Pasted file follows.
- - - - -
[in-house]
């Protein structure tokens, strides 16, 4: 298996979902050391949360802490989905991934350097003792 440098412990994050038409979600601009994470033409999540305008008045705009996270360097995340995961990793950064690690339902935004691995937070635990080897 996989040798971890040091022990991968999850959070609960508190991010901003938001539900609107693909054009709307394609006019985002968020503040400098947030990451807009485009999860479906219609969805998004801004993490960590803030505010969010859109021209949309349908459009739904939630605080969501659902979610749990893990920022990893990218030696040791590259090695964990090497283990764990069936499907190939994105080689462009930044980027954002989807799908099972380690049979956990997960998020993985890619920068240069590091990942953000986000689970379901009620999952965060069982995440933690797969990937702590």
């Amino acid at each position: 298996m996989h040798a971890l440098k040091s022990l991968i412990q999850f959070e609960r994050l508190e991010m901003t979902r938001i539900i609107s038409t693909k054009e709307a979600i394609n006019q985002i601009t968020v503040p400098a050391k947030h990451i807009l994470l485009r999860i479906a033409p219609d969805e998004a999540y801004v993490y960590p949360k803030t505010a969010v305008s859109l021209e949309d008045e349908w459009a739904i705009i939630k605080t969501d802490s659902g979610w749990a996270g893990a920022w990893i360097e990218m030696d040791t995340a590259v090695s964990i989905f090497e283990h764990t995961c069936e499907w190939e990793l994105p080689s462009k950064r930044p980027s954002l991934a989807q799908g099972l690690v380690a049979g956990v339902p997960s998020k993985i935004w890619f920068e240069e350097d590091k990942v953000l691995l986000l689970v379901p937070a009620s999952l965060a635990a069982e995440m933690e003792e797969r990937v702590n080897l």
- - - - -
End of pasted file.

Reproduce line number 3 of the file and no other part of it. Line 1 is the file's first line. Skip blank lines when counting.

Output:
């Amino acid at each position: 298996m996989h040798a971890l440098k040091s022990l991968i412990q999850f959070e609960r994050l508190e991010m901003t979902r938001i539900i609107s038409t693909k054009e709307a979600i394609n006019q985002i601009t968020v503040p400098a050391k947030h990451i807009l994470l485009r999860i479906a033409p219609d969805e998004a999540y801004v993490y960590p949360k803030t505010a969010v305008s859109l021209e949309d008045e349908w459009a739904i705009i939630k605080t969501d802490s659902g979610w749990a996270g893990a920022w990893i360097e990218m030696d040791t995340a590259v090695s964990i989905f090497e283990h764990t995961c069936e499907w190939e990793l994105p080689s462009k950064r930044p980027s954002l991934a989807q799908g099972l690690v380690a049979g956990v339902p997960s998020k993985i935004w890619f920068e240069e350097d590091k990942v953000l691995l986000l689970v379901p937070a009620s999952l965060a635990a069982e995440m933690e003792e797969r990937v702590n080897l």